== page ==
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    NDAA Detainee Provisions Road Map to Closing Gitmo?

    The combined House/Senate agreement on the 2014 National Defense Authorization Act (NDAA) has two key terrorist-detainee-related provisions worth highlighting. Section 1039 requires the Attorney General, in consultation with the Secretary of Defense, to prepare a report on the “legal rights, if any” for any Gitmo detainee transferred to the United … More

    Obama at United Nations: The World Is Safer—or It Isn’t

      President Obama this morning laid out a foreign policy roadmap for the remainder of his presidency. However, his audience at the United Nations General Assembly might be excused for finding it confusing. In Obama’s speech, assertions were followed by contradictions, and top priorities were undermined by caveats. Under leadership … More

    Morning Bell: Top Six Reasons We Got Osama bin Laden

    Taking down Osama bin Laden was an achievement resulting from a culmination of a decade of national security policy. Soft power and diplomacy helped along the way, but it was hard power and military might that made it possible. President George W. Bush put the correct policies in place, including … More

    WikiLeaking on GITMO

    WikiLeaks, which has been sitting on an enormous cache of classified U.S. government documents, released another batch of materials to U.S. and European news “partners” including The New York Times. According to press reports, the documents include “intelligence assessments of nearly every one of the 779 individuals who have been … More

    Congress and White House Must Stand By Decision On 9/11 Trials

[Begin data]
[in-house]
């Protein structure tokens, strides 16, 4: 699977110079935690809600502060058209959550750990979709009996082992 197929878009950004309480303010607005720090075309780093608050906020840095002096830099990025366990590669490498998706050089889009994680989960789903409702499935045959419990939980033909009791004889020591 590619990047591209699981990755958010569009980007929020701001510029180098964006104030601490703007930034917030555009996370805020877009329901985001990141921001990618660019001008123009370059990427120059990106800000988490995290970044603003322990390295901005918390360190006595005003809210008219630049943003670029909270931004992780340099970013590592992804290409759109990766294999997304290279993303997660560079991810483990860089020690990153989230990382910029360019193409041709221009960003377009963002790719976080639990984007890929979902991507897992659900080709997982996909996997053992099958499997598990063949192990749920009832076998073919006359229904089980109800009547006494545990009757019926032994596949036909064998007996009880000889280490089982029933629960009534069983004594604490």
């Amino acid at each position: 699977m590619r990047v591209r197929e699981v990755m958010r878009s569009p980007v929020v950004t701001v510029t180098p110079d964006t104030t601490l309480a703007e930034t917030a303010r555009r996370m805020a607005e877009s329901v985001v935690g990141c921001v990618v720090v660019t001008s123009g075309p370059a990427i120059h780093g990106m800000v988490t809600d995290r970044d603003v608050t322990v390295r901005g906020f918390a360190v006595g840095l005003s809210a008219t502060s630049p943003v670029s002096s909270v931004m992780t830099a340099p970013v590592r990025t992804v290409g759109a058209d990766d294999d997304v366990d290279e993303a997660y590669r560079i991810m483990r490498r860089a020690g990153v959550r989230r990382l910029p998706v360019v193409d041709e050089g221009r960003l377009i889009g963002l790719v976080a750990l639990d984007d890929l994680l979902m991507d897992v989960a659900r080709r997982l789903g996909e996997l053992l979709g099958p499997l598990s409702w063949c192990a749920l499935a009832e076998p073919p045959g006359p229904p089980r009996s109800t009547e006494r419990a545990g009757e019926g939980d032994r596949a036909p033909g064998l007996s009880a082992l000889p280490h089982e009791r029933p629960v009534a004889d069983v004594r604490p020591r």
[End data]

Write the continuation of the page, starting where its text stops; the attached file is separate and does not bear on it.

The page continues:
Following Attorney General Eric Holder’s announcement Monday that the United States would try  Khalid Sheikh Mohammed and his four co-conspirators in military commissions at Guantanamo Bay, The Heritage Foundation’s Senior Legal Fellow, Cully Stimson, testified at a House Judiciary Committee hearing Tuesday on the 9/11 trials. Stimson’s message? The right … More

    Holder "Reluctantly" Sends KSM to Military Commissions

    Bowing to political realities, the Obama administration reversed itself and announced that Khalid Sheikh Mohammad (KSM), the mastermind of the 9/11 attacks, would be tried at Guantanamo in a military commission, instead of in a federal court in the United States.  The decision comes as the 10-year anniversary of the … More

    When Will Congress Wake Up on Homeland Security?

    It’s been 9 years since the 9/11 attacks. America is still being attacked—the Times Square and Christmas Day plots are the most recent examples.  Congress, however, continues to act like it is still September 10, 2001.  For instance: It continues to ignore key 9/11 Commission recommendations—the Commission emphasized that Congress … More

    Guest Blogger: Congressman Jeff Miller (R-FL) On Investigating the John Adams Project

    During this past Wednesday’s mark-up of the Fiscal Year 2011 National Defense Authorization Act my fellow conservatives on the House Armed Services Committee stood strongly on the side of the American people, vociferously fighting for security, liberty, and freedom through our Defend America First platform.  One of the issues debated … More

    Why Military Tribunals Are Consistent with the Geneva Conventions

    At last week’s Senate Judiciary Committee hearing, after Attorney General Eric Holder again refused to rule out a civilian trial for Khalid Shaikh Mohammed, Sen. Chuck Schumer (D-NY) shot back: “We know the administration is not going to hold the trial in New York. They should just say it already.” … More

    Founding Fathers Never Intended Courts to Make National Security Decisions

    Yesterday  Attorney General Eric Holder announced that the Obama Justice Department would appeal a U.S. District Court Judge James Robertson’s order to release 9/11 terrorist operative Mohamedou Ould Slahi. This is a good decision by Holder. Our nation would be less safe if Slahi was released from U.S. custody. But … More